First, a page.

One in 8 women will be diagnosed with breast cancer in her lifetime. And every October advocacy groups work to spread awareness for breast cancer. Efforts tend to highlight mammogram screenings and the steps to take for early detection of the disease.
But some argue breast cancer is being over-diagnosed because of the widespread awareness campaigns along with technological advances. The number of patients who are diagnosed with breast cancer has increased in recent years, but the mortality rate has remained constant.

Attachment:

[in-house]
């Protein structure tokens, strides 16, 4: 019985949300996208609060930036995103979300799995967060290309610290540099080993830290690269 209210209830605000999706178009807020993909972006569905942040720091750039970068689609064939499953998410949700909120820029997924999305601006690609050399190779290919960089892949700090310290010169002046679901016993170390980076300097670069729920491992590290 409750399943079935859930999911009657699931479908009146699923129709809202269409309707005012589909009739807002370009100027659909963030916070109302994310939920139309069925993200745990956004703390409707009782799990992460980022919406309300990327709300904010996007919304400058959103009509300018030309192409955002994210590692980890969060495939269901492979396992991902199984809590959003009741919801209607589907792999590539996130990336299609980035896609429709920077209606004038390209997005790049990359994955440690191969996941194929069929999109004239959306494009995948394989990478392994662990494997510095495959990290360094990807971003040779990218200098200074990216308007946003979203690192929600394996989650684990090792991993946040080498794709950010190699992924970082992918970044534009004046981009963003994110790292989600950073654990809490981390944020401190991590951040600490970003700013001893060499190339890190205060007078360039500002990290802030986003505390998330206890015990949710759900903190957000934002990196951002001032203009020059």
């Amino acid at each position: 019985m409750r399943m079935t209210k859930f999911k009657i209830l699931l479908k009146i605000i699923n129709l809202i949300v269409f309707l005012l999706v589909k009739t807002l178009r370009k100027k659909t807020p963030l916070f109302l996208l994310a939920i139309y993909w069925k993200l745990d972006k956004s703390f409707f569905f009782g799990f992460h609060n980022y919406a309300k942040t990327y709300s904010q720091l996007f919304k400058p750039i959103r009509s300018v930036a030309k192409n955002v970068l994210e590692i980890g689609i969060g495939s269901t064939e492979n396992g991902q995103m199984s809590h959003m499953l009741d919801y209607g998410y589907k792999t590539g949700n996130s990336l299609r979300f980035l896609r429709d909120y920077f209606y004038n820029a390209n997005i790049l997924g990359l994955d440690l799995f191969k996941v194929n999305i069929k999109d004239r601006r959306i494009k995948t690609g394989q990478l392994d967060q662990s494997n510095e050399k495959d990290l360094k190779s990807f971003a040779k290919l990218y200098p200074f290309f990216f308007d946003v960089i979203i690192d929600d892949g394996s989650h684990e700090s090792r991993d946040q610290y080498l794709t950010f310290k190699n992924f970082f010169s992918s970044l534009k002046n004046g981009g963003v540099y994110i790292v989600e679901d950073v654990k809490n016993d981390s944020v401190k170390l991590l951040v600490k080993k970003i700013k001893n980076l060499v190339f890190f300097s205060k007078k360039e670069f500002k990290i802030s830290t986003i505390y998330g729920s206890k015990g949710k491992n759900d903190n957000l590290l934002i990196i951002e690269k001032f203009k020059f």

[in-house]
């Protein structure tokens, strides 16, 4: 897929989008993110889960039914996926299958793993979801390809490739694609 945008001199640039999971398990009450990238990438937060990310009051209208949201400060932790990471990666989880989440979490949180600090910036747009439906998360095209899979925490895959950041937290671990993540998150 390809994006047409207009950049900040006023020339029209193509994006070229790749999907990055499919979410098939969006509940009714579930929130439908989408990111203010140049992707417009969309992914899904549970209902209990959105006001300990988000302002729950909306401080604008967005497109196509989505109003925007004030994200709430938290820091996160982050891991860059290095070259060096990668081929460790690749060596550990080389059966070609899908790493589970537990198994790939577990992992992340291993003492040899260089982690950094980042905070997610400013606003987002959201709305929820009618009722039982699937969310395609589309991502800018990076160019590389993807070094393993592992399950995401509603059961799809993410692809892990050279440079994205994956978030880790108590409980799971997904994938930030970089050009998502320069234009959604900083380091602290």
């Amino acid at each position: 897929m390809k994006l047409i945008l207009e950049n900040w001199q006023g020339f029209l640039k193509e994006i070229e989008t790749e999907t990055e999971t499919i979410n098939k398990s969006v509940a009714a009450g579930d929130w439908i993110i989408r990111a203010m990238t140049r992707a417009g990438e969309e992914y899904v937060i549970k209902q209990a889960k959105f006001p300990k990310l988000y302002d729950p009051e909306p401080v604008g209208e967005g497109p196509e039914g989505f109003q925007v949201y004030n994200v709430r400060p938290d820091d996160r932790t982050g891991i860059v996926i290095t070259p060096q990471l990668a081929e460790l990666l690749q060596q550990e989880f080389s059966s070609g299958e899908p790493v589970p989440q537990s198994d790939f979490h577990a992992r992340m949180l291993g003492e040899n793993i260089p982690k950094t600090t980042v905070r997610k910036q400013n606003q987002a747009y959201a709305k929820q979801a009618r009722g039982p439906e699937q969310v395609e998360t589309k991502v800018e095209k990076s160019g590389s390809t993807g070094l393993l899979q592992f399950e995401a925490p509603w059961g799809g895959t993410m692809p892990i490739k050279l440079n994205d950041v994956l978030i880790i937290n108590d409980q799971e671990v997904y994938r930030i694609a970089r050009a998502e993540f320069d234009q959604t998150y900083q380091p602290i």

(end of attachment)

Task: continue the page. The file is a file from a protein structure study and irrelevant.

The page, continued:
Screenings now can detect abnormalities that may never progress or cause harm to the patient, yet many still choose to go through treatment, which can cause emotional and physical stress. As a result, the National Cancer Institute has called to redefine what is medically considered to be cancer in an effort to decrease over-treatment.
This week on Noon Edition, we’ll talk with health care experts about the latest guidelines for early detection, as well as the benefits and potential harms of mammogram screening.
Noon Edition airs Friday at 12 p.m.
Janice Ross, Manager, Olcott Center, Bloomington
Gilbert Welch, MD, MPH, Professor of Medicine, Dartmouth Institute for Health Policy & Clinical Practice